After being uprooted from South Vietnam for adoption as a baby, Kevin Mihn Allen has come to understand “home” as someplace you will eventually leave.
Back in December 1973, when I was supposedly born, my “home”, Sài Gòn, South Vietnam, was slowly collapsing under the weight of war. I have no documentation of my parentage, although word was my mother was Vietnamese and my father was an American. Of course, I don’t remember anything from that time because at around 6 months old I was on a plane being transported to Springfield, Missouri to be adopted by a married couple. I don’t know who they were and don’t remember what they looked like because as soon as I arrived they separated and, as a result, I was shuttled to a foster home in Colorado. A couple months later in November 1974, I was flown to Rochester, NY to be adopted by another married couple.
That was a lot of travel for a not-yet-one-year-old boy. And, in a peculiar way, I think I’m still trying to recover from it.
For simple survival, I learned that “home” was where I was supposed to be at a certain hour of the day in order to be fed, to sleep and to seek shelter from the outside elements. As a child, “home” was the address that my parents had me memorize in case I ever got lost or, more mundanely, whenever I needed to fill out forms at school. “Home” as an identity or a place where I could plant my proverbial flag and finally declare mine was never a claim I could make. I could never shake the feeling that I was stateless, rootless, even rudderless, despite the new paperwork that certified I was a U.S. citizen.
My conception originated in a nation that no longer exists and in a war which was never fully acknowledged, nor honestly discussed, in my presence. The message of the day concerning my history was to forget it and move on. My role was to play the blank slate for my parents, my extended family, my community and my adopted country to write on and draw in whatever they believed was best for me.
But, for as long as I can remember I struggled to find my place and also refused “to know my place”. As soon as kindergarten started, I was getting bullied and called “Bruce Lee”, which firmly established in my developing sense of self that I was a Brown body stuck in an overwhelmingly White body politic.
Whenever I needed an escape from the daily reminders of my foreignness and outsider-dom, I walked to my favorite climbing tree and straddled a sturdy branch like a napping jaguar or skulked around under the thick cover of the old orchard across the street where I spent time hitting mushy browning apples with a stick. It was during these times of respite and release of deep hurt when I transported my young self back to my mythical birth parents to have brief, or long, conversations with them to let them know that I was okay. But, that I really hated this place I was supposed to call “home”.
I have always felt myself detaching, uprooting myself and wandering, whenever the mood suited me or when life events became too overbearing and stressful. No matter how often others tried convincing me to come back to them or no matter how hard I tried to suppress my nomadic nature and wanted simply to be “normal” and “grounded”, I wished to be somewhere else where I would be left alone and not be bothered.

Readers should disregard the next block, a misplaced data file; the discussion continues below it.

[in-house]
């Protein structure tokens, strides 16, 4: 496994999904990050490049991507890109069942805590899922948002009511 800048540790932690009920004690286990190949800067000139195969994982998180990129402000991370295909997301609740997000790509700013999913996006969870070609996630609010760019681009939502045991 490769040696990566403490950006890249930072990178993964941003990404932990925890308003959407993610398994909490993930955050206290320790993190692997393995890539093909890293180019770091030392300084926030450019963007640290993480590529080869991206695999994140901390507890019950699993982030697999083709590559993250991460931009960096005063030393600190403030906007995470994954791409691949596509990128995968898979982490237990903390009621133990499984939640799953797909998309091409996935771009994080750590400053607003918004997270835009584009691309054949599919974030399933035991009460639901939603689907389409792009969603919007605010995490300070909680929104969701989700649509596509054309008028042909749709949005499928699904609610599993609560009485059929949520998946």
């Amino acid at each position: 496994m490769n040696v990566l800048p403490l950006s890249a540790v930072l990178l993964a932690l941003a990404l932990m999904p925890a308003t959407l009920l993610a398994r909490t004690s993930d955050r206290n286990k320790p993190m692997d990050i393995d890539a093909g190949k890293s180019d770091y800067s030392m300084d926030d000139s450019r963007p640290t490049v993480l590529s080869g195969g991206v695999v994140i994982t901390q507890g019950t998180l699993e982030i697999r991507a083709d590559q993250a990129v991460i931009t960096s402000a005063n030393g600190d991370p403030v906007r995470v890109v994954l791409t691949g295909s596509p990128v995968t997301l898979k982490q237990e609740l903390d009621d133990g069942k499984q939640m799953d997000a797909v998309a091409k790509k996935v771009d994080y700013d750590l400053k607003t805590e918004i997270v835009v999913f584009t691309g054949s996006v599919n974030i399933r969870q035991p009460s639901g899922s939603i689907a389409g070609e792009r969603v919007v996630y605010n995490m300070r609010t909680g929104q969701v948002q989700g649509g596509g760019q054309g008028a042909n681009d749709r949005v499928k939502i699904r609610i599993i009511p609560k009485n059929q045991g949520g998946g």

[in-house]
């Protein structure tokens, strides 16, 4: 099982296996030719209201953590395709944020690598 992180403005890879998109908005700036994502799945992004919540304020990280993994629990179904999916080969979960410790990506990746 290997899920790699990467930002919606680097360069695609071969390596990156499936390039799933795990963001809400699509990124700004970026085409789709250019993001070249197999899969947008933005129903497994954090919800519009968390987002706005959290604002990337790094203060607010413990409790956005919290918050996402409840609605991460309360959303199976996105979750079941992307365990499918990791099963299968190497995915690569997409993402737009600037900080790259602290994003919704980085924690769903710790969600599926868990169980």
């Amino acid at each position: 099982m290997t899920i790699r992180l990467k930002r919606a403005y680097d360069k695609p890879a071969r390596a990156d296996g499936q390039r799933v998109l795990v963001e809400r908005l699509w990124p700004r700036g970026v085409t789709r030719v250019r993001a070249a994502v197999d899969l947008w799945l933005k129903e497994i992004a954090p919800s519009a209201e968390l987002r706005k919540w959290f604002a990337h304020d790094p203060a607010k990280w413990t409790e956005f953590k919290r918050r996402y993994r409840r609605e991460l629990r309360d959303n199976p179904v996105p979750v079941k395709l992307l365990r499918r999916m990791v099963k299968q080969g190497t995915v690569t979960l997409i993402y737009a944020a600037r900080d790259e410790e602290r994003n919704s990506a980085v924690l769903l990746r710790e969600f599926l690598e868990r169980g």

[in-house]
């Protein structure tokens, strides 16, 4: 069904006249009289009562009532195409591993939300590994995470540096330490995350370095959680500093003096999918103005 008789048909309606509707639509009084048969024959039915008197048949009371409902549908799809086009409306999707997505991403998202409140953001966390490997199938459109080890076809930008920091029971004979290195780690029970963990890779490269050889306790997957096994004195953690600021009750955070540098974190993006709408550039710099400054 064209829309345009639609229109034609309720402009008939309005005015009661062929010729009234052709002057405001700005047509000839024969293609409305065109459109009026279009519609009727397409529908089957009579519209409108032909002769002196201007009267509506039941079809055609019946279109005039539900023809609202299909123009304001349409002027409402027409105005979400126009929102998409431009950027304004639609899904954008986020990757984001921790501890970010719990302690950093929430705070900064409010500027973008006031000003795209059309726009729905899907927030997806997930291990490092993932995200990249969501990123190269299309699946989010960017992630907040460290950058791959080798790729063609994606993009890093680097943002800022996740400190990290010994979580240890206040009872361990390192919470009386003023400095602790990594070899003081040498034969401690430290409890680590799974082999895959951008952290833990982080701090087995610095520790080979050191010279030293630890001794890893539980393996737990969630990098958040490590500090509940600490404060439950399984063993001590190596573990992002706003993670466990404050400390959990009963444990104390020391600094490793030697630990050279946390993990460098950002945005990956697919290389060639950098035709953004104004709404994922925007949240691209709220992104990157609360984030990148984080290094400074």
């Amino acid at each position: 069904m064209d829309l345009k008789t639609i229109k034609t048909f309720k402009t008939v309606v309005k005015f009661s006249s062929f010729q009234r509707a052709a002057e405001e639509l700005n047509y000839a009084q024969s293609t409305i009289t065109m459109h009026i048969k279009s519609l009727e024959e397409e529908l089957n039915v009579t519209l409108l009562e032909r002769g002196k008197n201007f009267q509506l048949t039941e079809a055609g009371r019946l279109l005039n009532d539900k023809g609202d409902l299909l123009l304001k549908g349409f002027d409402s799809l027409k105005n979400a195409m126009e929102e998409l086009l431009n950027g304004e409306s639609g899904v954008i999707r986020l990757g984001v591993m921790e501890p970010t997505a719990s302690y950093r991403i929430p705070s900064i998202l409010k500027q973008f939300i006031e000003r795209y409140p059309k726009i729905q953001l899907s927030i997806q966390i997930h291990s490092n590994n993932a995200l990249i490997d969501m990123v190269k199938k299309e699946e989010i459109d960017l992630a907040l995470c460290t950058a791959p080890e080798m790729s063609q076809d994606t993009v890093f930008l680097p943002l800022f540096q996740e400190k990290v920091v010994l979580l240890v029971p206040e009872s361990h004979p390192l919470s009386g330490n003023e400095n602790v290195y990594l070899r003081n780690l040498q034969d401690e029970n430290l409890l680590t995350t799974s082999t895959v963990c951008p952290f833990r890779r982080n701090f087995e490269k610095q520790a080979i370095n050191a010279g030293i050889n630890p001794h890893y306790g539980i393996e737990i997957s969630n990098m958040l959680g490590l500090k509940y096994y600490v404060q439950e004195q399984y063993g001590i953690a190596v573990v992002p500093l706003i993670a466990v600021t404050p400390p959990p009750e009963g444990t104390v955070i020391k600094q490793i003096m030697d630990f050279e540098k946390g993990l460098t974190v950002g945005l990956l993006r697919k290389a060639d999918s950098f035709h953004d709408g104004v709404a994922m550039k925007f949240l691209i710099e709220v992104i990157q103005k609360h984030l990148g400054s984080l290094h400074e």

These inner migrations haven’t hindered me from connecting with other people, sharing my love with others or spending fun times with others. They have been some of the most wonderful times in my life. But, I always come back down to earth afterwards, knowing that these relationships are transitory and that either I or they will undoubtedly have to move on. People who have tried to make a “home” with me eventually figure out that I will leave, unannounced, more and more often until my absence becomes the only thing they see.
When I’m talking to strangers or new friends I’m getting to know and it comes out that I was adopted, they usually ask me whether I have ever thought of going back to visit Vietnam and searching for my parents. That’s when I chuckle and then stifle an outright guffaw and then casually answer, “Someday, maybe.” I don’t wish to concern them with the depressing thought that when you’re given nothing, but seemingly handed everything, it begs the question why you would go on a search to try and find something that isn’t there waiting for you. Perhaps this is just a rationalization I’ve developed to protect myself from the unknown and to spare my sanity from utter disappointment if I ever do decide to search but come up empty handed.
But, I try to have no illusions. Vietnam is not “home” for me. Those three long flights at the start of my infancy and the almost four decades that have passed have pretty much guaranteed that I will feel little connection to my place of birth. But, I also never adopted that suburban town in which I grew up as “home” either and the city in which I currently reside is also not truly “home” for me. In fact, I am suspicious of having to settle on any firm definition or concept of “home”. I think it could be a place outside yourself or it could be you all along; it could be a person you have always taken comfort in or it could be a memory of a place or time in which you once experienced the greatest joy.
So, for right now, I will gladly call “home” the place where I am currently choosing to stay, knowing that, eventually, it is the place I will need to leave.